Governor Kulongoski's op ed piece for The Oregonian on November 9th "Tax Reform and The Economy: Finding new paths to a better Oregon" offers some insights into Gov T's thinking. It also leaves a lot of questions to be answered.
Governor Ted distances himself from major tax reform ideas like a sales tax or a business receipts tax. Instead he suggests "…before we take up these options, we should ask whether we can stabilize our existing system by increasing our rainy day reserves…"
OK Ted, but show me the money?
He also points out correctly that the lid put on local property taxes "…fail[s] to reflect the value of new construction…" thus limiting the ability of local government to build the necessary infrastructure to sustain current business and/or to attract new business.
This is a bit disingenuous in that city and county government in the metro area have had no problem in attracting high tech and other industry. But to do so they have given tax breaks on local property taxes that in effect raise the property tax bills of homeowners and small business already in these areas.
Ted also points out that with the phase out of Federal forest payments to county governments over the next five years, if not sooner, once timber rich counties are going to face serious cutbacks in government services unless local taxpayers step up, not a likely prospect in "the other Oregon" which is a hotbed of anti-tax voters.
The governor believes the path to overcoming this challenge is to "…create a stable tax system that can promote growth, be accepted as fair by voters and provide the resources we need for the future…" But does that tax reform nirvana exist? And will the anti-tax crowd led by the likes of Don McIntrye or Bill Sizemore accept it?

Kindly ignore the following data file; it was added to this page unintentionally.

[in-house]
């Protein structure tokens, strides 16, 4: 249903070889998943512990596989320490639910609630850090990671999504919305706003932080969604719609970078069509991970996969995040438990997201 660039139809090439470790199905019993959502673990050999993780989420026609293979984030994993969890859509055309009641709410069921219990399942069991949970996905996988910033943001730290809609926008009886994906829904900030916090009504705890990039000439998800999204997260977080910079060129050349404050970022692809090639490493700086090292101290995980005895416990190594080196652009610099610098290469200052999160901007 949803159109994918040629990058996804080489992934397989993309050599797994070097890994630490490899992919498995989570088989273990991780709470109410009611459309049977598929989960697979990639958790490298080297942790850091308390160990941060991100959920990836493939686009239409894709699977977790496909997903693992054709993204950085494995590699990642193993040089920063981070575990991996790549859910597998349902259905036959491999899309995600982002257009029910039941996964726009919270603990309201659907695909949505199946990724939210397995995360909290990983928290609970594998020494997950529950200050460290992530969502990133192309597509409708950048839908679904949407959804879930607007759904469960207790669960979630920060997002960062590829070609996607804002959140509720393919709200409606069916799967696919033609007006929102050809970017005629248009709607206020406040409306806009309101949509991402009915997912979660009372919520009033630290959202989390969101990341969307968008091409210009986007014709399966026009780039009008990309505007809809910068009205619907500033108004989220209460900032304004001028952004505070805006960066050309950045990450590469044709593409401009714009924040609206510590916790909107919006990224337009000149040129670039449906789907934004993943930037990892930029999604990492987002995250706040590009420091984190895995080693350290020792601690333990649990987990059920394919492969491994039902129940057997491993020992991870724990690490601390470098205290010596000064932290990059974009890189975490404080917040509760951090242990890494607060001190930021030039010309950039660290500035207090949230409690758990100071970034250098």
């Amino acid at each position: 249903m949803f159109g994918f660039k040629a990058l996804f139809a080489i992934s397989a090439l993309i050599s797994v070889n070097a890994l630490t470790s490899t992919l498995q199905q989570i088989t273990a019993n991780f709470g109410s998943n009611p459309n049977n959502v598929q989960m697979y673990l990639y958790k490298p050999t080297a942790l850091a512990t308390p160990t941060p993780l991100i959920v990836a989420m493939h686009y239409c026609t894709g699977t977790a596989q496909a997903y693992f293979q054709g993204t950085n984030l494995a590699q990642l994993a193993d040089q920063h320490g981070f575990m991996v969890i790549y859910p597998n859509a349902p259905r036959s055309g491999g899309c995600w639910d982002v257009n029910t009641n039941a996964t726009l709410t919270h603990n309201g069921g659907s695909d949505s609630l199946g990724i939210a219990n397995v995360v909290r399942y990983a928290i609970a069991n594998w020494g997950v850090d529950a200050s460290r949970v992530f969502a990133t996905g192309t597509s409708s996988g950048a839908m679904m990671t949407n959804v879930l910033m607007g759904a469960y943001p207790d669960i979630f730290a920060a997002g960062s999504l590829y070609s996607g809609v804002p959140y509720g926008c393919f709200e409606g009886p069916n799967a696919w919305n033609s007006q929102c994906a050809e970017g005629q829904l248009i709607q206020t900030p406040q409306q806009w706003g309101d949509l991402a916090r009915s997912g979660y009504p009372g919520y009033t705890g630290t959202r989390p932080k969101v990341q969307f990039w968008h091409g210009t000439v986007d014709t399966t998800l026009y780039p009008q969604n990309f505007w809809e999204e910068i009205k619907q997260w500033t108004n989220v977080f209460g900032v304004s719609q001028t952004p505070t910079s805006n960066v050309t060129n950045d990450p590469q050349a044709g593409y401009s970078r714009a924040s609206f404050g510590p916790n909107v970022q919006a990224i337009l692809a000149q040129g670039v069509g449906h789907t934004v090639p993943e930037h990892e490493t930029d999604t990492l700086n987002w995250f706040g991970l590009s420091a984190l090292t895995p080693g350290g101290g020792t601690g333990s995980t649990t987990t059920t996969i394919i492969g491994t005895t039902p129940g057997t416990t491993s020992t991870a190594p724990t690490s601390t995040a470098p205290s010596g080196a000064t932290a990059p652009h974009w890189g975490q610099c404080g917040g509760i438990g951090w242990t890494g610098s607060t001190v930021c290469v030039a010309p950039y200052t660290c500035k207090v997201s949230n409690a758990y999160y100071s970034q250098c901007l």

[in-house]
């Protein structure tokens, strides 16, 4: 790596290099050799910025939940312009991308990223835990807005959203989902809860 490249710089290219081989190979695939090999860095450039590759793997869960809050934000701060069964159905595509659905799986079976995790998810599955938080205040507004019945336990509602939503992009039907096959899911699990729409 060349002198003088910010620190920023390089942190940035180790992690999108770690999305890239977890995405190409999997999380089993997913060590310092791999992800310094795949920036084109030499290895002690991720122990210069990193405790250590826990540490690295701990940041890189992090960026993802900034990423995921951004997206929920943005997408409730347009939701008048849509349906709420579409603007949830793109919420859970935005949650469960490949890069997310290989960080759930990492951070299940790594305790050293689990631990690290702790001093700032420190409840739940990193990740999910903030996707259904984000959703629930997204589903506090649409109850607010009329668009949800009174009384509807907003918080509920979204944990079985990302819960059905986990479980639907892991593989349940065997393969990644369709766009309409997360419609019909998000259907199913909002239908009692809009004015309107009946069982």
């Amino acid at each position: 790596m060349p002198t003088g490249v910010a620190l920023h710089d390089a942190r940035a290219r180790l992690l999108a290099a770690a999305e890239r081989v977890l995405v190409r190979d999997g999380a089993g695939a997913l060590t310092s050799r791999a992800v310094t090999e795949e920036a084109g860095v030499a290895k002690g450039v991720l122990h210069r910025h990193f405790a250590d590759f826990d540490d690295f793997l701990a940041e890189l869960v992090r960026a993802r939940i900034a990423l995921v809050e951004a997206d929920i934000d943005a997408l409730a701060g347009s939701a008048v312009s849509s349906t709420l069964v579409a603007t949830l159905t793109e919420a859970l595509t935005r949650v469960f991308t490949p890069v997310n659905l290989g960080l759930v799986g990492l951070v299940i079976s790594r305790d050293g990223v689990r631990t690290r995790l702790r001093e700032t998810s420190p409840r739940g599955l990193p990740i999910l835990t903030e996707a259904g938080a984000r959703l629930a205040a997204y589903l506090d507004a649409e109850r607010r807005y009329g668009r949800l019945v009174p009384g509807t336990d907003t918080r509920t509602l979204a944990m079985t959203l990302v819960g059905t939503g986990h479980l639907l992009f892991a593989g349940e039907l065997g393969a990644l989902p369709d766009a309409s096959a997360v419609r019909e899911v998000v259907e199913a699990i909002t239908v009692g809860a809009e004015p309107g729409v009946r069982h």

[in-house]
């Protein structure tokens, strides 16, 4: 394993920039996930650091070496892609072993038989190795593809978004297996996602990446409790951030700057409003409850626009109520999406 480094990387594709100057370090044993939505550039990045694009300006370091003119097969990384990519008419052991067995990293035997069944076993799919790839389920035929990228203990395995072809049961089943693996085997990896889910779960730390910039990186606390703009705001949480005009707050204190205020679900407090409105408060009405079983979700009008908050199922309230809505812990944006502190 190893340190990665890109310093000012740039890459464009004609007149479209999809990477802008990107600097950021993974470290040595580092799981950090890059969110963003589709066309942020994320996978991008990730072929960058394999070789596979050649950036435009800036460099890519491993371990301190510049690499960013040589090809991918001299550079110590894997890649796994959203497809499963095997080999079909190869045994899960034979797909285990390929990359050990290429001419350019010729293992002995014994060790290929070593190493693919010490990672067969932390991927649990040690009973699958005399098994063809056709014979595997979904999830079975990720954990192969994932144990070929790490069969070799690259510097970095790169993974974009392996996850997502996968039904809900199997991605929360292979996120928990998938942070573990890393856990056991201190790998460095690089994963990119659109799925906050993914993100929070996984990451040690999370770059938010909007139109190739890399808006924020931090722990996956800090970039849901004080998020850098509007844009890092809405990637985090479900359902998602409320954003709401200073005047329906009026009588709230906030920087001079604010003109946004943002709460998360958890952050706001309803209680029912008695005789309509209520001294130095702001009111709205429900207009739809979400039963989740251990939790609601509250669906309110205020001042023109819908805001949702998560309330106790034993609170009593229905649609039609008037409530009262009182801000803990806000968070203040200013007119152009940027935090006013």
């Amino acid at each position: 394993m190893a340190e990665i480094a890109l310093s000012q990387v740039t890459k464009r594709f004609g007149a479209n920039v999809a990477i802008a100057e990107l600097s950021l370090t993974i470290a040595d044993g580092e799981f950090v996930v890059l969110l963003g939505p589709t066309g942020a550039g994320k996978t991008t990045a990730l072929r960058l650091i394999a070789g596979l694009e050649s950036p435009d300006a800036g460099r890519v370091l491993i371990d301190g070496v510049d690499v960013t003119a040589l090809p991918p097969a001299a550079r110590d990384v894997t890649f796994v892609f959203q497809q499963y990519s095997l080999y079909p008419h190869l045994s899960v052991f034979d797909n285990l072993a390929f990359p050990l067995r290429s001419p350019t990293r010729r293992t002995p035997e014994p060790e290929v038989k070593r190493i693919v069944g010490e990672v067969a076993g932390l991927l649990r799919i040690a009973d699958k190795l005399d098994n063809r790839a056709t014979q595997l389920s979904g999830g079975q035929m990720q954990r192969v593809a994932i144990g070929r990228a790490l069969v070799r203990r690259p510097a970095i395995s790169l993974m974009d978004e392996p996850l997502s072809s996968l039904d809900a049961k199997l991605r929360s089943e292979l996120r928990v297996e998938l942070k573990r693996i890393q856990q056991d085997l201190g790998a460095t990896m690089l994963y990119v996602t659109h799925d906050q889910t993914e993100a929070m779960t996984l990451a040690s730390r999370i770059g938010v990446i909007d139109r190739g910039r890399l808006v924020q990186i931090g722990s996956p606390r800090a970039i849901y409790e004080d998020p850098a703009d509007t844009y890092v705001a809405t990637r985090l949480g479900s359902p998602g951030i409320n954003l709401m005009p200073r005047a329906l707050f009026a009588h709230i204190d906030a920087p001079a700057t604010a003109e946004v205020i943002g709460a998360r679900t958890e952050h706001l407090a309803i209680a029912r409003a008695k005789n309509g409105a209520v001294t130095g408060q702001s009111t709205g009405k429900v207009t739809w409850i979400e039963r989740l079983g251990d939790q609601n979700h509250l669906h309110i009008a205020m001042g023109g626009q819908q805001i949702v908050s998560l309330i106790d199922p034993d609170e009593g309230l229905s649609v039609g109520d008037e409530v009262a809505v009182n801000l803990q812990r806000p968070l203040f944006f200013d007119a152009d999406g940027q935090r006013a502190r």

If the governor is not willing to go the road of a sales or business tax "fix" then the options narrow considerably: 1) continuing to use the corporate kicker for the rainy day fund and/or 2) eliminating the personal kicker. If these approaches were taken that would put over $1.5 billion per year into state coffers. But that "fix" requires a vote of the people since both kickers are embedded in Oregon's constitution.
Another scenario is to bring back the universal tax on corporations in Oregon - taxing their worldwide wealth, not just value added income generated here in Oregon.
Other options include a trade off - eliminate local property taxes while increasing the income tax on individuals and corporations and/or adding a sales or consumption tax.
There are obviously many permutations to each of these ideas. But until Governor Ted moves from the "task force" approach that has proved to be a way of dodging the tough questions - RAD considers the Governor's position just smoke and mirrors.
The only "task force" that means anything is the Gov meeting behind closed doors in Mahonia Hall with the key leaders of the legislature and cracking some eggs to craft a reality based fiscal plan. Until then, it's all talk and no walk.